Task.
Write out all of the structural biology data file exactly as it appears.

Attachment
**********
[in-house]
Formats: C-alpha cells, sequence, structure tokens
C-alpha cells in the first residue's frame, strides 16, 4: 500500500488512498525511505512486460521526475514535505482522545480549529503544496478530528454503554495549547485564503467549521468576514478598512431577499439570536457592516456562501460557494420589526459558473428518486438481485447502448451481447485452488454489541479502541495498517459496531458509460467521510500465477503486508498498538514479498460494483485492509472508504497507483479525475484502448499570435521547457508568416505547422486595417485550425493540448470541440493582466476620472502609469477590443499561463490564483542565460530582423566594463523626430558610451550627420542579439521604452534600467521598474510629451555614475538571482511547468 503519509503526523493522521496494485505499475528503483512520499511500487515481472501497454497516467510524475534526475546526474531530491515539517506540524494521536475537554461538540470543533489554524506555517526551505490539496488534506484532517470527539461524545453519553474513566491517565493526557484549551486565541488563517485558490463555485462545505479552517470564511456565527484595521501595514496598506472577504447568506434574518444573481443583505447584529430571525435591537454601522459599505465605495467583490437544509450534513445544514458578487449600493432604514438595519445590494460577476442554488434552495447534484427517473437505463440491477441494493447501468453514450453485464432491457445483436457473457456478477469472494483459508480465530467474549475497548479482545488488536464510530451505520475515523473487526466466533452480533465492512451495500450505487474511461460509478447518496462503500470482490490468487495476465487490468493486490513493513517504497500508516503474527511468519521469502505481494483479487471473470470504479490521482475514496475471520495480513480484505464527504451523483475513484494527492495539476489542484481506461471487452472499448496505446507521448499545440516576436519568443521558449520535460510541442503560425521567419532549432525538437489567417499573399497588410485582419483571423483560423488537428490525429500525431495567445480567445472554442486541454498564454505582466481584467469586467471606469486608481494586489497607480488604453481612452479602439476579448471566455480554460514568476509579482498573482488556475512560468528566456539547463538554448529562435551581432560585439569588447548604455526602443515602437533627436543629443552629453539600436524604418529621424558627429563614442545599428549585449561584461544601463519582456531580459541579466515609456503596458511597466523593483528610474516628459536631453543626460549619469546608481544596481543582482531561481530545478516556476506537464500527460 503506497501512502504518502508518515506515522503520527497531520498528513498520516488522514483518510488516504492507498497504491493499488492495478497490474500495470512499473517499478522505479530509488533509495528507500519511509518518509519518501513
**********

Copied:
[in-house]
Formats: C-alpha cells, sequence, structure tokens
C-alpha cells in the first residue's frame, strides 16, 4: 500500500488512498525511505512486460521526475514535505482522545480549529503544496478530528454503554495549547485564503467549521468576514478598512431577499439570536457592516456562501460557494420589526459558473428518486438481485447502448451481447485452488454489541479502541495498517459496531458509460467521510500465477503486508498498538514479498460494483485492509472508504497507483479525475484502448499570435521547457508568416505547422486595417485550425493540448470541440493582466476620472502609469477590443499561463490564483542565460530582423566594463523626430558610451550627420542579439521604452534600467521598474510629451555614475538571482511547468 503519509503526523493522521496494485505499475528503483512520499511500487515481472501497454497516467510524475534526475546526474531530491515539517506540524494521536475537554461538540470543533489554524506555517526551505490539496488534506484532517470527539461524545453519553474513566491517565493526557484549551486565541488563517485558490463555485462545505479552517470564511456565527484595521501595514496598506472577504447568506434574518444573481443583505447584529430571525435591537454601522459599505465605495467583490437544509450534513445544514458578487449600493432604514438595519445590494460577476442554488434552495447534484427517473437505463440491477441494493447501468453514450453485464432491457445483436457473457456478477469472494483459508480465530467474549475497548479482545488488536464510530451505520475515523473487526466466533452480533465492512451495500450505487474511461460509478447518496462503500470482490490468487495476465487490468493486490513493513517504497500508516503474527511468519521469502505481494483479487471473470470504479490521482475514496475471520495480513480484505464527504451523483475513484494527492495539476489542484481506461471487452472499448496505446507521448499545440516576436519568443521558449520535460510541442503560425521567419532549432525538437489567417499573399497588410485582419483571423483560423488537428490525429500525431495567445480567445472554442486541454498564454505582466481584467469586467471606469486608481494586489497607480488604453481612452479602439476579448471566455480554460514568476509579482498573482488556475512560468528566456539547463538554448529562435551581432560585439569588447548604455526602443515602437533627436543629443552629453539600436524604418529621424558627429563614442545599428549585449561584461544601463519582456531580459541579466515609456503596458511597466523593483528610474516628459536631453543626460549619469546608481544596481543582482531561481530545478516556476506537464500527460 503506497501512502504518502508518515506515522503520527497531520498528513498520516488522514483518510488516504492507498497504491493499488492495478497490474500495470512499473517499478522505479530509488533509495528507500519511509518518509519518501513